We invited the campus to hear about what Jesus has to do with the AIDS orphan, and we took our final offering.  We had over 10 students stand up to receive the healing and restoration only Jesus brings.  If you missed Theo Davis speaking, the talk will be up on our NAU InterVarsity blog sometime next week. 

We raised $6515.43!
We will be able to build a home for children orphaned by AIDS with World Vision in Africa.

We are still short of our $10,000 goal, so if you have family or friends that would still like to give, we will be taking donations until March 5th.  You can give them to Adriane Goffena or any of the IV Staff. 

Thanks for all your hard work.  It has been an amazing couple of weeks.

Release 2010 Training

For those of you who were unable to attend the training this past Saturday for Release 2010, here is a summary re-cap of the AIDS specific training. If you have any questions feel free to e-mail them to or talk to any of our IV staff.

Video #1: Hidden Faces of AIDS

(Click on the title of the videos to play)

Pretty intense, isn't it? I've seen that movie numerous times and every time the story of the mother asking that her children die before she does kills me. In the western world we often say that one of the worst things a parent could face is having to bury their own children, but this mother is wishing for that, so her children would not be left alone and abandoned.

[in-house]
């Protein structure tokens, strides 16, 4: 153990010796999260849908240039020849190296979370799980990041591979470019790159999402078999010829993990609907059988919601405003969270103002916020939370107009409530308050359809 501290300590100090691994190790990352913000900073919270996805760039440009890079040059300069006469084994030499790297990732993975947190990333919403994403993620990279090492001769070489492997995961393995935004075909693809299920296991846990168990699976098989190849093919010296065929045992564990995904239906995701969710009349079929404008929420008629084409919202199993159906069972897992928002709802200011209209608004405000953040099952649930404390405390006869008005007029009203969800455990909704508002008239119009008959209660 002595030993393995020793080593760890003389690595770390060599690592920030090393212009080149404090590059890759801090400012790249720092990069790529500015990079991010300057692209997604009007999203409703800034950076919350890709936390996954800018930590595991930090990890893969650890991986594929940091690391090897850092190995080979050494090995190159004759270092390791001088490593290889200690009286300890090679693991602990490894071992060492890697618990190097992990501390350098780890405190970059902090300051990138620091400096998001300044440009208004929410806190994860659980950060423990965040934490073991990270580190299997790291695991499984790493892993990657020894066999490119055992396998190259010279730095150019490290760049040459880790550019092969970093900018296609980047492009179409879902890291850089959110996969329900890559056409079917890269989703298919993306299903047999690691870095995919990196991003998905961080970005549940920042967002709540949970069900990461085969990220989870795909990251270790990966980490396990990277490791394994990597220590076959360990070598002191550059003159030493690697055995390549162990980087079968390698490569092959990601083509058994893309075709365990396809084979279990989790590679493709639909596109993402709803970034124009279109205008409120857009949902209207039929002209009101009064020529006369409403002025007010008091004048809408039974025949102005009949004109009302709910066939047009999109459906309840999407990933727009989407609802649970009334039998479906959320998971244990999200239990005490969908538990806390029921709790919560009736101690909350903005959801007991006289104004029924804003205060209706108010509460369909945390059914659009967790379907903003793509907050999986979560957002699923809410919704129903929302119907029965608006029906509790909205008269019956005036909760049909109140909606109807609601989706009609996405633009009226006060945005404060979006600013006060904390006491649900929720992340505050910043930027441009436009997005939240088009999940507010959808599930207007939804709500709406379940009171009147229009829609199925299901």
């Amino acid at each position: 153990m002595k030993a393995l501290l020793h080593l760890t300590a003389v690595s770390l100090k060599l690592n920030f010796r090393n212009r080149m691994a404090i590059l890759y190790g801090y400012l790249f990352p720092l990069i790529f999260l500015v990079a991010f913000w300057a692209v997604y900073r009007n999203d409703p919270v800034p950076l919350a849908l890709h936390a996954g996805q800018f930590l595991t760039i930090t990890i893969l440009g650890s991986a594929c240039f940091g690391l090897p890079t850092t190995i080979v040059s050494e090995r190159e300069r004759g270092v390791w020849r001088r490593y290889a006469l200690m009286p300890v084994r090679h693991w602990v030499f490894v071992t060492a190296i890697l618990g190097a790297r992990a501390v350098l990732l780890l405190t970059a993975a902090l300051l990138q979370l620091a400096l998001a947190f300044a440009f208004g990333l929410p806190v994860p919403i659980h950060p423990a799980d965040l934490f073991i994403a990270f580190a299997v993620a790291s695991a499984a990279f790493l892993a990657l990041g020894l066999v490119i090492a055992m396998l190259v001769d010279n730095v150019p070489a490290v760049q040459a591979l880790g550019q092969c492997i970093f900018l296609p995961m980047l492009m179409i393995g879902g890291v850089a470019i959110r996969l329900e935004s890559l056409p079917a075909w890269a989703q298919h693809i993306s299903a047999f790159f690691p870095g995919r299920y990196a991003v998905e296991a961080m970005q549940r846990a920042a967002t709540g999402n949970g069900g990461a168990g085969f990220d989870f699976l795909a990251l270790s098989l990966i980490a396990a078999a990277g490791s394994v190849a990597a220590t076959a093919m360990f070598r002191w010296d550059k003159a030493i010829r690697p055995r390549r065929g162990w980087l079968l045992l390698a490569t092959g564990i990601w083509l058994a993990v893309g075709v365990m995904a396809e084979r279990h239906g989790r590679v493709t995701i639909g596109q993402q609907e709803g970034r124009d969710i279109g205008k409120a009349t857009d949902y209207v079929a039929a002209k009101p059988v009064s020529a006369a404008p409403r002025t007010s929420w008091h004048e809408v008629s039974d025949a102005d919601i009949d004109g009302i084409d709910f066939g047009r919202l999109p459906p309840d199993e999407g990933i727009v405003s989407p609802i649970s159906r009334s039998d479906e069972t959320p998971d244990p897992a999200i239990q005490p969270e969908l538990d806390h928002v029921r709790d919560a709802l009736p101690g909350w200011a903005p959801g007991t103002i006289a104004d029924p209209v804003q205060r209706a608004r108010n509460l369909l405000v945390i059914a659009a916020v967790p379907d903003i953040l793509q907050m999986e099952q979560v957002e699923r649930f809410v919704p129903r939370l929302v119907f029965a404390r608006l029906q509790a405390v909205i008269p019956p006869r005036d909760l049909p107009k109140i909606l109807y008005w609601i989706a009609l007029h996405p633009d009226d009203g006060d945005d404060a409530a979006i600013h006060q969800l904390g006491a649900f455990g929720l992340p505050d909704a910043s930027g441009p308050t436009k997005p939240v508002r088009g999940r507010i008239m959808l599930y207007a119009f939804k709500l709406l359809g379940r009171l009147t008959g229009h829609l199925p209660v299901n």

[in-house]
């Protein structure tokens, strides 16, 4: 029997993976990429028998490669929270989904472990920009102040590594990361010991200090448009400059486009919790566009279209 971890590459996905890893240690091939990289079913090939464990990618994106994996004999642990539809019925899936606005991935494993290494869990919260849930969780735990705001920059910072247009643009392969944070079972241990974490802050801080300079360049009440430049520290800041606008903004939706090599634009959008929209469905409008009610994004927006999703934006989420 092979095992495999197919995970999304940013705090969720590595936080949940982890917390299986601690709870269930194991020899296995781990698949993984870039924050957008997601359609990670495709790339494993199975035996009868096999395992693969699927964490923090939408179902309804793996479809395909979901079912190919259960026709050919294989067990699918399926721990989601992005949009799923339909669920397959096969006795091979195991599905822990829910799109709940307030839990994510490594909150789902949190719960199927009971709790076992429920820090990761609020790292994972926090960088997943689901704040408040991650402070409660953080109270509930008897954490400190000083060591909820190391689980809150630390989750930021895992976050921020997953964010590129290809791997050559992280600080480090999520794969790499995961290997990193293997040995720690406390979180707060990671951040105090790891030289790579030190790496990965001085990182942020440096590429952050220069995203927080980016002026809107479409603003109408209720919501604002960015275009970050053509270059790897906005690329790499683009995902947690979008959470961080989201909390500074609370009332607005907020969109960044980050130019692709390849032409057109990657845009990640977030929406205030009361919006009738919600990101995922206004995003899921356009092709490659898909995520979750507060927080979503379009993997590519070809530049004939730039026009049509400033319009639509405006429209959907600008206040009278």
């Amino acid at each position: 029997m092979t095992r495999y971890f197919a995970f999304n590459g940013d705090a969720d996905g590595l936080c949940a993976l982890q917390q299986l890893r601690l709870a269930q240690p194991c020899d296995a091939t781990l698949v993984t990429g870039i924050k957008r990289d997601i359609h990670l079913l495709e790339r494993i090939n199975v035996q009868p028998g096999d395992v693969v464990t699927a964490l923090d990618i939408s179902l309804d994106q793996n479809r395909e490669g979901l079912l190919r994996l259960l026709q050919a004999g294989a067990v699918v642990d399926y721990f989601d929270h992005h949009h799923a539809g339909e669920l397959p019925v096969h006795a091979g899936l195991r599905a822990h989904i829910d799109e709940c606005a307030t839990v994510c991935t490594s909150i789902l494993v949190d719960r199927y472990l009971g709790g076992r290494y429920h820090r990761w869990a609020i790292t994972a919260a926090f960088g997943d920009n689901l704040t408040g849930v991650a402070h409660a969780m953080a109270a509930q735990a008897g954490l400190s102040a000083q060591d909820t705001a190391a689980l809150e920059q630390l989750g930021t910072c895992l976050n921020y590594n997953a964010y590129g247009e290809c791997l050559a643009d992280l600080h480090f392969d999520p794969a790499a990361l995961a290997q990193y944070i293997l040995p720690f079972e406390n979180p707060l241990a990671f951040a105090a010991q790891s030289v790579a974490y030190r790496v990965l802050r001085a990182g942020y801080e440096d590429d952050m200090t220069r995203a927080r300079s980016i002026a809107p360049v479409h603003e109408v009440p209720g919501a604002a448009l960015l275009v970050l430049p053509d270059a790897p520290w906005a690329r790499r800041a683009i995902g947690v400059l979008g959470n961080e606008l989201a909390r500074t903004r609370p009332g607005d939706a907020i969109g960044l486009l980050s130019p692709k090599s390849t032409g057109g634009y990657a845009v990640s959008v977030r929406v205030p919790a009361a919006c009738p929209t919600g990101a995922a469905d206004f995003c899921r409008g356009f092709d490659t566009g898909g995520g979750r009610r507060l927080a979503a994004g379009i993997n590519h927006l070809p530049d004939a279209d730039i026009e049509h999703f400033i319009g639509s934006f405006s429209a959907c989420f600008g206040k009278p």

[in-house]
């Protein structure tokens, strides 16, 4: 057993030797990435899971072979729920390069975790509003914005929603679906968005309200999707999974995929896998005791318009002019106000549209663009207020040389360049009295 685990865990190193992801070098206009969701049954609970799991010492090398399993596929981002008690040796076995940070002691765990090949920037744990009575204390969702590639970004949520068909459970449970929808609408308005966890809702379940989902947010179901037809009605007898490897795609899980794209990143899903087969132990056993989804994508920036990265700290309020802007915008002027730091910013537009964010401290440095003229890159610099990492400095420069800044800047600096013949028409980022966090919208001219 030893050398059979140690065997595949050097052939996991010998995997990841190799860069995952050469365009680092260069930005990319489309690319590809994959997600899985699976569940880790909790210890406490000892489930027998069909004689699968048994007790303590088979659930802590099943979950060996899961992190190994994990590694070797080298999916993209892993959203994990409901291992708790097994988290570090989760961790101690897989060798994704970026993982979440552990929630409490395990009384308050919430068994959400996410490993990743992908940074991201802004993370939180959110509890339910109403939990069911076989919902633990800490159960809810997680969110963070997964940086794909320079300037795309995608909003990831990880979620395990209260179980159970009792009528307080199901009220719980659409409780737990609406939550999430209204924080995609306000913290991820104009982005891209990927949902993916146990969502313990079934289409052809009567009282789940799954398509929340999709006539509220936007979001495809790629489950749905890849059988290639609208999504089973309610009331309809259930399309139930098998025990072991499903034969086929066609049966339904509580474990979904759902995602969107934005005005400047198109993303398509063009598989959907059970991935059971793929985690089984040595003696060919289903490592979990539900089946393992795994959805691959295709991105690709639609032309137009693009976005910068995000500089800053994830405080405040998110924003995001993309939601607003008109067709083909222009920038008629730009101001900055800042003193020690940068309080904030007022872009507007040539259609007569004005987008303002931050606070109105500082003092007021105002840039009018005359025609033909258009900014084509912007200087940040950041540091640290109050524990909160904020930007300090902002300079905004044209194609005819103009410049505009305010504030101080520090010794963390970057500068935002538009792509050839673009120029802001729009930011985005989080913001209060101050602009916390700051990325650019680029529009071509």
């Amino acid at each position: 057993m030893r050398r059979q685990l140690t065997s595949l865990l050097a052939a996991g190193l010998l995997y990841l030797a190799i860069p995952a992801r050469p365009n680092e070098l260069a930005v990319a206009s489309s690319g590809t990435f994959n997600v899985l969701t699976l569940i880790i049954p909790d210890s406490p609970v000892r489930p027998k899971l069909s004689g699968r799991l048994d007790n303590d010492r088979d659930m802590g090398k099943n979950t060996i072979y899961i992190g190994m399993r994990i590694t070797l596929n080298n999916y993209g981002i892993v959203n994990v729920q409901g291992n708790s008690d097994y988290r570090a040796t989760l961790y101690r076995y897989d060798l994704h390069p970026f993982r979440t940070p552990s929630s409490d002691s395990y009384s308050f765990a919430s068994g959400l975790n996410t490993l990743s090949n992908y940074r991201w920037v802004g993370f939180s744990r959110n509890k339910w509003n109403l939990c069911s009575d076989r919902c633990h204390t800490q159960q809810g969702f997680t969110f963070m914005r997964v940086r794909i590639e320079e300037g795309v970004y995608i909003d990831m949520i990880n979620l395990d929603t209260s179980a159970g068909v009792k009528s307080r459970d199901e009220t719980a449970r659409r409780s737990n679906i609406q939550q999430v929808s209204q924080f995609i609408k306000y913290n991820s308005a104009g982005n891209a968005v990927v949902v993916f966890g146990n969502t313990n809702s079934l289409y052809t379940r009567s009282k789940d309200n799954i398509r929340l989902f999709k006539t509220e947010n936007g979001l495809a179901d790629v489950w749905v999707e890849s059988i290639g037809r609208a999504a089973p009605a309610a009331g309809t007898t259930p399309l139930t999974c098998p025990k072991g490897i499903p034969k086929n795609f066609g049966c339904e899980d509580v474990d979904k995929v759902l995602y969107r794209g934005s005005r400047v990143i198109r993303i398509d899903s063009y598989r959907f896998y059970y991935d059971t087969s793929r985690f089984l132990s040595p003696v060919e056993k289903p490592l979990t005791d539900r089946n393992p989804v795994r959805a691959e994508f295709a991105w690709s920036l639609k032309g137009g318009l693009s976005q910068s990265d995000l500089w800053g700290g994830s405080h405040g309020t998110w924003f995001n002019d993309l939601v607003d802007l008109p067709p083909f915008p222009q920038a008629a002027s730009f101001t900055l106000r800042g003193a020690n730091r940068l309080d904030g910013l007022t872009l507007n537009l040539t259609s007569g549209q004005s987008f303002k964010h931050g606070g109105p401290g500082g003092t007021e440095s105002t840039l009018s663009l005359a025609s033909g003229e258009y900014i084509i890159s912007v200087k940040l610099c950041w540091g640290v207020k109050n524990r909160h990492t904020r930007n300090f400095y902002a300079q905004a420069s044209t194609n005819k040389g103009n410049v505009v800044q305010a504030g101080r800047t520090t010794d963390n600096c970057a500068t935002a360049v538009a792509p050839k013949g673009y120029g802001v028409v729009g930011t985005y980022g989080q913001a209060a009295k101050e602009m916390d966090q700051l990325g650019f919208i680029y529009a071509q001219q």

We didn't show this video in an attempt overwhelm you. We just wanted to put a human connection to this issue right from the beginning. This is an issue effecting real people, real mothers, fathers, siblings, children, and real communities with real stories of pain and broken hearts.

The magnitude of this issue is undeniable. It’s severity is incomprehensible. But, we don’t want to be paralyzed. We don’t want to throw statistics and pictures and videos at you to make you feel ill-equipped to take action. We want to show that in the midst of this horrible situation there is hope and there is something we can do.

We have two options in this: we let ourselves become overwhelmed and give-up saying, "There's no way we can do anything," or we can grab hold of the hope, the promise for change, and fight for that.

Let's do the second.
Doing something requires some education. So, that's what we want to give you. A brief overview of the issue and what we're doing to fight it.

We have 4-facts we want you to remember. These provide the base for our understanding on this issue.

4 Facts:
1. AIDS is one of many global crises we face today, but many consider it to be the WORST of our time
2. AIDS exists all over the world but it’s the WORST in Africa
3. AIDS is horrible for everyone, but it’s the WORST on kids
4.The plight of the AIDS orphan is fixable and the WORST thing is that it’s not fixed yet.

Keeping those 4 facts in mind, let’s take a look at some other information about AIDS.